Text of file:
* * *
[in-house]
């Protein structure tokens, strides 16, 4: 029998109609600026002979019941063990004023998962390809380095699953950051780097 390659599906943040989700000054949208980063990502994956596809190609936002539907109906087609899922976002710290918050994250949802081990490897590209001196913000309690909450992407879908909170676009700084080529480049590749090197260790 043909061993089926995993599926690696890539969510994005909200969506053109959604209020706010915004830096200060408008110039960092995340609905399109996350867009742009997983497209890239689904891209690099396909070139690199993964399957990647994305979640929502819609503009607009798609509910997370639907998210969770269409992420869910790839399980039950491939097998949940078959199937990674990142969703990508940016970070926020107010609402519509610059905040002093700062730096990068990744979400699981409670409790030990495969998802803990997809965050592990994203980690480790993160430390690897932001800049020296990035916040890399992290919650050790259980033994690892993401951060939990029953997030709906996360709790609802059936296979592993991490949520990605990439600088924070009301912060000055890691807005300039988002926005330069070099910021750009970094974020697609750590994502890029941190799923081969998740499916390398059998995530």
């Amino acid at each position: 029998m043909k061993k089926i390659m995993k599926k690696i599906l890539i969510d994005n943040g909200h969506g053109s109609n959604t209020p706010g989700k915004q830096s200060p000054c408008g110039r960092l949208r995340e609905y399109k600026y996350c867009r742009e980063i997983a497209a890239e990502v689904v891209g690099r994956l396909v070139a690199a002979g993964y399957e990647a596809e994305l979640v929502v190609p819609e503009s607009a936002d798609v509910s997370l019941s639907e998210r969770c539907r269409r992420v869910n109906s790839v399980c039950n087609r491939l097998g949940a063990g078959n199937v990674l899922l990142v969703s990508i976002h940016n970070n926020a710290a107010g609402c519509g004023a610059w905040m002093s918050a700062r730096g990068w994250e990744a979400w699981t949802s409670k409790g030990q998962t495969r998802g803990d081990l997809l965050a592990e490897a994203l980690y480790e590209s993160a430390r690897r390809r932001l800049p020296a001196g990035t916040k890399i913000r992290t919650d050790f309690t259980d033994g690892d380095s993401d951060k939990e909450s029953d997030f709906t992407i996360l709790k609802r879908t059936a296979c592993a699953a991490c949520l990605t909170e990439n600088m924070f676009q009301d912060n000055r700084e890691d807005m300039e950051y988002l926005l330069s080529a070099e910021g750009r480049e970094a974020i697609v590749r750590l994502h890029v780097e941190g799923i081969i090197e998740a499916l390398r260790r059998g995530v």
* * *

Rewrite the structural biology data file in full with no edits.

[in-house]
């Protein structure tokens, strides 16, 4: 029998109609600026002979019941063990004023998962390809380095699953950051780097 390659599906943040989700000054949208980063990502994956596809190609936002539907109906087609899922976002710290918050994250949802081990490897590209001196913000309690909450992407879908909170676009700084080529480049590749090197260790 043909061993089926995993599926690696890539969510994005909200969506053109959604209020706010915004830096200060408008110039960092995340609905399109996350867009742009997983497209890239689904891209690099396909070139690199993964399957990647994305979640929502819609503009607009798609509910997370639907998210969770269409992420869910790839399980039950491939097998949940078959199937990674990142969703990508940016970070926020107010609402519509610059905040002093700062730096990068990744979400699981409670409790030990495969998802803990997809965050592990994203980690480790993160430390690897932001800049020296990035916040890399992290919650050790259980033994690892993401951060939990029953997030709906996360709790609802059936296979592993991490949520990605990439600088924070009301912060000055890691807005300039988002926005330069070099910021750009970094974020697609750590994502890029941190799923081969998740499916390398059998995530």
């Amino acid at each position: 029998m043909k061993k089926i390659m995993k599926k690696i599906l890539i969510d994005n943040g909200h969506g053109s109609n959604t209020p706010g989700k915004q830096s200060p000054c408008g110039r960092l949208r995340e609905y399109k600026y996350c867009r742009e980063i997983a497209a890239e990502v689904v891209g690099r994956l396909v070139a690199a002979g993964y399957e990647a596809e994305l979640v929502v190609p819609e503009s607009a936002d798609v509910s997370l019941s639907e998210r969770c539907r269409r992420v869910n109906s790839v399980c039950n087609r491939l097998g949940a063990g078959n199937v990674l899922l990142v969703s990508i976002h940016n970070n926020a710290a107010g609402c519509g004023a610059w905040m002093s918050a700062r730096g990068w994250e990744a979400w699981t949802s409670k409790g030990q998962t495969r998802g803990d081990l997809l965050a592990e490897a994203l980690y480790e590209s993160a430390r690897r390809r932001l800049p020296a001196g990035t916040k890399i913000r992290t919650d050790f309690t259980d033994g690892d380095s993401d951060k939990e909450s029953d997030f709906t992407i996360l709790k609802r879908t059936a296979c592993a699953a991490c949520l990605t909170e990439n600088m924070f676009q009301d912060n000055r700084e890691d807005m300039e950051y988002l926005l330069s080529a070099e910021g750009r480049e970094a974020i697609v590749r750590l994502h890029v780097e941190g799923i081969i090197e998740a499916l390398r260790r059998g995530v």